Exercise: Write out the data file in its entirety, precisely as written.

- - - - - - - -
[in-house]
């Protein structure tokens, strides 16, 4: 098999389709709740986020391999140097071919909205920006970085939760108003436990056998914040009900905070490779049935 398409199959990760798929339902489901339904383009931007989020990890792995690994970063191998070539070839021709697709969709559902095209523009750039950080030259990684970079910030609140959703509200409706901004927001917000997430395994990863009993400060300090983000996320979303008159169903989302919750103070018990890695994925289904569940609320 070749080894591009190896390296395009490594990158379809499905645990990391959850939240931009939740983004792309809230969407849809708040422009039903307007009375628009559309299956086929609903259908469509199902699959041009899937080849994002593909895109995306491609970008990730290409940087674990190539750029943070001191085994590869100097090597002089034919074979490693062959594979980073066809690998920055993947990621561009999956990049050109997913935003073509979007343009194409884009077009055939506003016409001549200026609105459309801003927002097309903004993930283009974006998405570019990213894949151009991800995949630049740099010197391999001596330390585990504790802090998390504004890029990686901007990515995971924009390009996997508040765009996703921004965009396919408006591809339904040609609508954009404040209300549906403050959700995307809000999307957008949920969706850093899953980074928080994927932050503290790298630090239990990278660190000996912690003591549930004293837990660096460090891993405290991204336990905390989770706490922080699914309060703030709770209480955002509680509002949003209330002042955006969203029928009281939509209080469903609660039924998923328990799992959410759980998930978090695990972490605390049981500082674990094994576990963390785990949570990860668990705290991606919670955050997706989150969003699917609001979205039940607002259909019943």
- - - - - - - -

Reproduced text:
[in-house]
């Protein structure tokens, strides 16, 4: 098999389709709740986020391999140097071919909205920006970085939760108003436990056998914040009900905070490779049935 398409199959990760798929339902489901339904383009931007989020990890792995690994970063191998070539070839021709697709969709559902095209523009750039950080030259990684970079910030609140959703509200409706901004927001917000997430395994990863009993400060300090983000996320979303008159169903989302919750103070018990890695994925289904569940609320 070749080894591009190896390296395009490594990158379809499905645990990391959850939240931009939740983004792309809230969407849809708040422009039903307007009375628009559309299956086929609903259908469509199902699959041009899937080849994002593909895109995306491609970008990730290409940087674990190539750029943070001191085994590869100097090597002089034919074979490693062959594979980073066809690998920055993947990621561009999956990049050109997913935003073509979007343009194409884009077009055939506003016409001549200026609105459309801003927002097309903004993930283009974006998405570019990213894949151009991800995949630049740099010197391999001596330390585990504790802090998390504004890029990686901007990515995971924009390009996997508040765009996703921004965009396919408006591809339904040609609508954009404040209300549906403050959700995307809000999307957008949920969706850093899953980074928080994927932050503290790298630090239990990278660190000996912690003591549930004293837990660096460090891993405290991204336990905390989770706490922080699914309060703030709770209480955002509680509002949003209330002042955006969203029928009281939509209080469903609660039924998923328990799992959410759980998930978090695990972490605390049981500082674990094994576990963390785990949570990860668990705290991606919670955050997706989150969003699917609001979205039940607002259909019943």